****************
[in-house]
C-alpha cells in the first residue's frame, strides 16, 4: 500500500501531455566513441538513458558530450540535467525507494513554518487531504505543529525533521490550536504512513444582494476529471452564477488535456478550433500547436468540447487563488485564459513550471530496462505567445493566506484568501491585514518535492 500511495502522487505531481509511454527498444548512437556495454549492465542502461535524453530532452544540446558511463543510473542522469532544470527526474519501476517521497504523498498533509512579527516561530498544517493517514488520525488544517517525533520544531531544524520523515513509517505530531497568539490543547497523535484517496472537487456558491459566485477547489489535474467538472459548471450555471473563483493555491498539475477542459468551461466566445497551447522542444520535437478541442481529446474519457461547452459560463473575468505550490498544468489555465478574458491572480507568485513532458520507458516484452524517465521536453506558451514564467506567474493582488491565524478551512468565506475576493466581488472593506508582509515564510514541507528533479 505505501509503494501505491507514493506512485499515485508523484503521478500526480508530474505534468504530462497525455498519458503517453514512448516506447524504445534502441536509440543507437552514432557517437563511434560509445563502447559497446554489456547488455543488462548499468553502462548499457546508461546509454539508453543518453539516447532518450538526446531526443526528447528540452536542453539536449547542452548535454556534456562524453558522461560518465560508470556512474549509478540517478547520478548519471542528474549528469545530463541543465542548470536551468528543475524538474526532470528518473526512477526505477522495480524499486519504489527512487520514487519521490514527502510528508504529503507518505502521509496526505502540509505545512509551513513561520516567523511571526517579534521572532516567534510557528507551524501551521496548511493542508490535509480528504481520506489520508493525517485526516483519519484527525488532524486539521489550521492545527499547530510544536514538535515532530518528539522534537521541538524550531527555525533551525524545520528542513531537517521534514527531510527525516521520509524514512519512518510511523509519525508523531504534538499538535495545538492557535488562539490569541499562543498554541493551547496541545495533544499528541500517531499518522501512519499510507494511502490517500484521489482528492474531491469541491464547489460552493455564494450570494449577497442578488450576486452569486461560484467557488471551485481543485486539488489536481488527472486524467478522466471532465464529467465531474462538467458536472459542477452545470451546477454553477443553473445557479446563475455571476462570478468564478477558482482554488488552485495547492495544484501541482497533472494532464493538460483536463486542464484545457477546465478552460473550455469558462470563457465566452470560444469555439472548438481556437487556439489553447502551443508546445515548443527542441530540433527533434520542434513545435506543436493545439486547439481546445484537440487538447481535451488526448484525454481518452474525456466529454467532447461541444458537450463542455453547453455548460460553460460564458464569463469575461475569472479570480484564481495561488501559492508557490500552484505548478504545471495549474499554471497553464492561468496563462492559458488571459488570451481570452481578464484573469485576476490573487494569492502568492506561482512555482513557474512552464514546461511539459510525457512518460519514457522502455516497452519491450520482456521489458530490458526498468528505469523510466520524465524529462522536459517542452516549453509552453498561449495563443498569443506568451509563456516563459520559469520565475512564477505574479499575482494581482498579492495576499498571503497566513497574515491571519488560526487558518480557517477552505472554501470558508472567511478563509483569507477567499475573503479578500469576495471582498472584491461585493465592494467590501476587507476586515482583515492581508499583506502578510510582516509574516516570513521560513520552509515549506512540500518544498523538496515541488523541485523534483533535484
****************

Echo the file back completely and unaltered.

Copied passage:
[in-house]
C-alpha cells in the first residue's frame, strides 16, 4: 500500500501531455566513441538513458558530450540535467525507494513554518487531504505543529525533521490550536504512513444582494476529471452564477488535456478550433500547436468540447487563488485564459513550471530496462505567445493566506484568501491585514518535492 500511495502522487505531481509511454527498444548512437556495454549492465542502461535524453530532452544540446558511463543510473542522469532544470527526474519501476517521497504523498498533509512579527516561530498544517493517514488520525488544517517525533520544531531544524520523515513509517505530531497568539490543547497523535484517496472537487456558491459566485477547489489535474467538472459548471450555471473563483493555491498539475477542459468551461466566445497551447522542444520535437478541442481529446474519457461547452459560463473575468505550490498544468489555465478574458491572480507568485513532458520507458516484452524517465521536453506558451514564467506567474493582488491565524478551512468565506475576493466581488472593506508582509515564510514541507528533479 505505501509503494501505491507514493506512485499515485508523484503521478500526480508530474505534468504530462497525455498519458503517453514512448516506447524504445534502441536509440543507437552514432557517437563511434560509445563502447559497446554489456547488455543488462548499468553502462548499457546508461546509454539508453543518453539516447532518450538526446531526443526528447528540452536542453539536449547542452548535454556534456562524453558522461560518465560508470556512474549509478540517478547520478548519471542528474549528469545530463541543465542548470536551468528543475524538474526532470528518473526512477526505477522495480524499486519504489527512487520514487519521490514527502510528508504529503507518505502521509496526505502540509505545512509551513513561520516567523511571526517579534521572532516567534510557528507551524501551521496548511493542508490535509480528504481520506489520508493525517485526516483519519484527525488532524486539521489550521492545527499547530510544536514538535515532530518528539522534537521541538524550531527555525533551525524545520528542513531537517521534514527531510527525516521520509524514512519512518510511523509519525508523531504534538499538535495545538492557535488562539490569541499562543498554541493551547496541545495533544499528541500517531499518522501512519499510507494511502490517500484521489482528492474531491469541491464547489460552493455564494450570494449577497442578488450576486452569486461560484467557488471551485481543485486539488489536481488527472486524467478522466471532465464529467465531474462538467458536472459542477452545470451546477454553477443553473445557479446563475455571476462570478468564478477558482482554488488552485495547492495544484501541482497533472494532464493538460483536463486542464484545457477546465478552460473550455469558462470563457465566452470560444469555439472548438481556437487556439489553447502551443508546445515548443527542441530540433527533434520542434513545435506543436493545439486547439481546445484537440487538447481535451488526448484525454481518452474525456466529454467532447461541444458537450463542455453547453455548460460553460460564458464569463469575461475569472479570480484564481495561488501559492508557490500552484505548478504545471495549474499554471497553464492561468496563462492559458488571459488570451481570452481578464484573469485576476490573487494569492502568492506561482512555482513557474512552464514546461511539459510525457512518460519514457522502455516497452519491450520482456521489458530490458526498468528505469523510466520524465524529462522536459517542452516549453509552453498561449495563443498569443506568451509563456516563459520559469520565475512564477505574479499575482494581482498579492495576499498571503497566513497574515491571519488560526487558518480557517477552505472554501470558508472567511478563509483569507477567499475573503479578500469576495471582498472584491461585493465592494467590501476587507476586515482583515492581508499583506502578510510582516509574516516570513521560513520552509515549506512540500518544498523538496515541488523541485523534483533535484